Introduction Do you find your love of football and curious mind converging to the point where you want to dig a little into the data to confirm if what your eyes are seeing is in fact what’s happening, but you just don’t know how to get started, or where to get data from?
The data for this post has been extracted from fbref.com, using the worldfootballR R stats package. To install the package, run devtools::install_github("JaseZiv/worldfootballR").
To extract the data for the post, the below code was run on Monday the 19th of April.
Football (soccer) as often referred to as “the beautiful game”, is made all the more beautiful because of the intricacies of playing styles between different nations.
This piece aims to begin exploring some of these differences in the playing style of the top five European domestic leagues.
This post continues a series of posts that aims to showcase the new worldfootballR R package for extracting world football (soccer) data from popular data site fbref.com.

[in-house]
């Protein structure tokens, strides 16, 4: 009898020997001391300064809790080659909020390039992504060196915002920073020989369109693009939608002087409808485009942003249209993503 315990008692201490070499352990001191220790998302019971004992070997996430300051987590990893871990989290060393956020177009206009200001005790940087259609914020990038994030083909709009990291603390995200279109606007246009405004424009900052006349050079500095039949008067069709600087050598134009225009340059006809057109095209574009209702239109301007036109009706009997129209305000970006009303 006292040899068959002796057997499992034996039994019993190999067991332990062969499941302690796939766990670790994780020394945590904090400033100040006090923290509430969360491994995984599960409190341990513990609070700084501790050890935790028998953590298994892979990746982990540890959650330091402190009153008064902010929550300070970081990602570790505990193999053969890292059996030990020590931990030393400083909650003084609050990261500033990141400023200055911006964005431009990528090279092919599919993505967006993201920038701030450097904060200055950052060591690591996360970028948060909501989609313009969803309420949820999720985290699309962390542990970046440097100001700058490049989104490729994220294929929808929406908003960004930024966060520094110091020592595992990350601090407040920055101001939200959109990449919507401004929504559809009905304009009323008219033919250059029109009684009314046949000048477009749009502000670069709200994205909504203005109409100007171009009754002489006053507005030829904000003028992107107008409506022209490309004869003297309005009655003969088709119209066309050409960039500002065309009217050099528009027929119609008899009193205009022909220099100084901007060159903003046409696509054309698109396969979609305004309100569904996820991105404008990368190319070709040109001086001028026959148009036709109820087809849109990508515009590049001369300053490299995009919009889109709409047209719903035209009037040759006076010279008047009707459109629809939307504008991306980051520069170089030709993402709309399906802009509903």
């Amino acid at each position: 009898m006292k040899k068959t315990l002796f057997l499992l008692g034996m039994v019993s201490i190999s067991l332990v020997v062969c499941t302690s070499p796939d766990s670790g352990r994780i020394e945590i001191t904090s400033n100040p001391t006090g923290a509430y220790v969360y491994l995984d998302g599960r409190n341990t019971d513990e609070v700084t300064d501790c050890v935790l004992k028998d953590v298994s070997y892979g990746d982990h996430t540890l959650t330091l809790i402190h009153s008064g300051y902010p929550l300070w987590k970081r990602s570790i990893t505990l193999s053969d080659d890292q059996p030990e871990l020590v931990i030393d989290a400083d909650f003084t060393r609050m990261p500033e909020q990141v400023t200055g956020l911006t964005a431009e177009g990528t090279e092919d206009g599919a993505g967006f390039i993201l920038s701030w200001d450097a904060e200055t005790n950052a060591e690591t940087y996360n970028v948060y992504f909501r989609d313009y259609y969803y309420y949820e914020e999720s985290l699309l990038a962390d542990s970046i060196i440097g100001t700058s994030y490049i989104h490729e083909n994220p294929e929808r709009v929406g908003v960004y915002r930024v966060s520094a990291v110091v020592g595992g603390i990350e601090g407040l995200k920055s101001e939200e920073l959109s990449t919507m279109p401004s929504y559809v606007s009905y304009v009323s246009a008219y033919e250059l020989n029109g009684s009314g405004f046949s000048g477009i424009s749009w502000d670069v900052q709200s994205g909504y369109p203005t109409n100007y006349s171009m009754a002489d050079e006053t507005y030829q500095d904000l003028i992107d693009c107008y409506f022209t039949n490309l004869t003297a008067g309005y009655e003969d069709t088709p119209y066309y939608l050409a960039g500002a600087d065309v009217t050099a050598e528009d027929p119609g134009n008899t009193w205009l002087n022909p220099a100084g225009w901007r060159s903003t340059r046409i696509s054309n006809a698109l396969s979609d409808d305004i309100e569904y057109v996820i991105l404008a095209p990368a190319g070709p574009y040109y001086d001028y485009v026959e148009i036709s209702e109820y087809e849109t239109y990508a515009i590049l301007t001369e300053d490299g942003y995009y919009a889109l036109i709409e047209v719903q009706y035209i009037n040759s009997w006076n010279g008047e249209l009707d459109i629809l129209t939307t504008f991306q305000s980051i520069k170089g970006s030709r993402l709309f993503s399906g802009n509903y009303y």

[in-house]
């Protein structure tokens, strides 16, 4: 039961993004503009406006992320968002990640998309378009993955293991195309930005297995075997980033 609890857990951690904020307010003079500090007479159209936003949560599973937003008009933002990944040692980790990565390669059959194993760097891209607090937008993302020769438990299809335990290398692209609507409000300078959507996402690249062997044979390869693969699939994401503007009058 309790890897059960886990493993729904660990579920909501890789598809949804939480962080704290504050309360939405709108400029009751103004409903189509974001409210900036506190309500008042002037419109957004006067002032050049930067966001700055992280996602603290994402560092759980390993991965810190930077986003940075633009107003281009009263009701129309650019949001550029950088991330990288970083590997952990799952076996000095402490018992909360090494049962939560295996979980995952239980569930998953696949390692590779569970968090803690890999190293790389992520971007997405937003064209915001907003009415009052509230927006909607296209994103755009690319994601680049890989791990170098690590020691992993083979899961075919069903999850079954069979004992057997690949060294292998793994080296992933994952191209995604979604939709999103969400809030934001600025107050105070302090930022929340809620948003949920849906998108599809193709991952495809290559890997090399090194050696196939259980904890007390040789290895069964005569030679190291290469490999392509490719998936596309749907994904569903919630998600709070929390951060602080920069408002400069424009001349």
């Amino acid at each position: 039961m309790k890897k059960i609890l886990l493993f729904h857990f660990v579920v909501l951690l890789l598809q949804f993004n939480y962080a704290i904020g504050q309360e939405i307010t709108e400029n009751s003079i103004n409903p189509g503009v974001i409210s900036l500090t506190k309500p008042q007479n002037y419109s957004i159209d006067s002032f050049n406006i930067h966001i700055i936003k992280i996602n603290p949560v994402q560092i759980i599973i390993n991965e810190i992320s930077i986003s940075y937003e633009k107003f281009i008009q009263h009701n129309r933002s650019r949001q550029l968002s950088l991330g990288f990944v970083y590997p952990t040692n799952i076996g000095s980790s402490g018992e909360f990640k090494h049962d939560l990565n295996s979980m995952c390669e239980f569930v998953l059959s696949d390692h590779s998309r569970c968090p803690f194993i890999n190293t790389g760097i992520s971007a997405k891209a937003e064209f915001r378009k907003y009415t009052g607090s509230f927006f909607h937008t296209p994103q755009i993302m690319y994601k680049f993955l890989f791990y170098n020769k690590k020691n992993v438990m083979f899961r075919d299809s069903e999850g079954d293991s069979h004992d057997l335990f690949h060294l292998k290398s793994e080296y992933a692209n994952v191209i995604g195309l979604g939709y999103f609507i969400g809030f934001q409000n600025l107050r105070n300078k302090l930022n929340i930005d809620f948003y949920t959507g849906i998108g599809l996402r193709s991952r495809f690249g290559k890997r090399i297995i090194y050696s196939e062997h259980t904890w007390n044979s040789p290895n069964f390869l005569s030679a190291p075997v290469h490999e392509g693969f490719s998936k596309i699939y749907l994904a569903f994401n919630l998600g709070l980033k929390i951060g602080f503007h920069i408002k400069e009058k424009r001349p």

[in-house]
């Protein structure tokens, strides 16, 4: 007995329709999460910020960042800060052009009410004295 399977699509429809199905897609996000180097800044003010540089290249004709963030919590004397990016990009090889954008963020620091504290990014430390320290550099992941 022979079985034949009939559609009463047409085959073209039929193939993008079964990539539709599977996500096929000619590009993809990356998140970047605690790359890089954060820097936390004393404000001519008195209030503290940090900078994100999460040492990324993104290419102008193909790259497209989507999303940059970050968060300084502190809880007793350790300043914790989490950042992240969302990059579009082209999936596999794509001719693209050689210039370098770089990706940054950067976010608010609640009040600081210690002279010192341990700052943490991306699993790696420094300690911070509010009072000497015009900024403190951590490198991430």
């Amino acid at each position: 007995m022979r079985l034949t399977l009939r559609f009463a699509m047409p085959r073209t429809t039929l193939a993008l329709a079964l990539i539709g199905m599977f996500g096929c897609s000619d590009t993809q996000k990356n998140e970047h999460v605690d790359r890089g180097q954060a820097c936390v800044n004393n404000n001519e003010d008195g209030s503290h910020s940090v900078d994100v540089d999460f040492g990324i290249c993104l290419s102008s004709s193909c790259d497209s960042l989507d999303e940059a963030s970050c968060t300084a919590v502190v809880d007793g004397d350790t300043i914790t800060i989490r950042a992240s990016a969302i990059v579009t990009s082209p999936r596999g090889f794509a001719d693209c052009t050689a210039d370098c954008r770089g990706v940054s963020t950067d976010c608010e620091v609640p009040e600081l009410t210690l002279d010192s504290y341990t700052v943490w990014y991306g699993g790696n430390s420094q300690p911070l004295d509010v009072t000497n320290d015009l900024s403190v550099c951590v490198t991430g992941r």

This post will aim to analyse expected goals and actual goals, primarily focusing on Liverpool.
Introduction This piece is the first part in a series of posts I will be releasing that will look to analyse how many wins teams should’ve won given their performances over the season and compare them to their actual wins achieved.
This post aims to introduce you to animating ggplot2 visualisations in r using the gganimate package by Thomas Lin Pedersen.
The post will visualise the theoretical winnings I would’ve had, had I followed the simple model to predict (or tip as it’s known in Australia) winners in the AFL that I explained in this post.
I feel like I always overthink footy tipping. During each round, I make myself believe I have some sort of secret sauce and conjure up visions in my head of nailing a solid roughy… and then fall flat half way through the season and give up…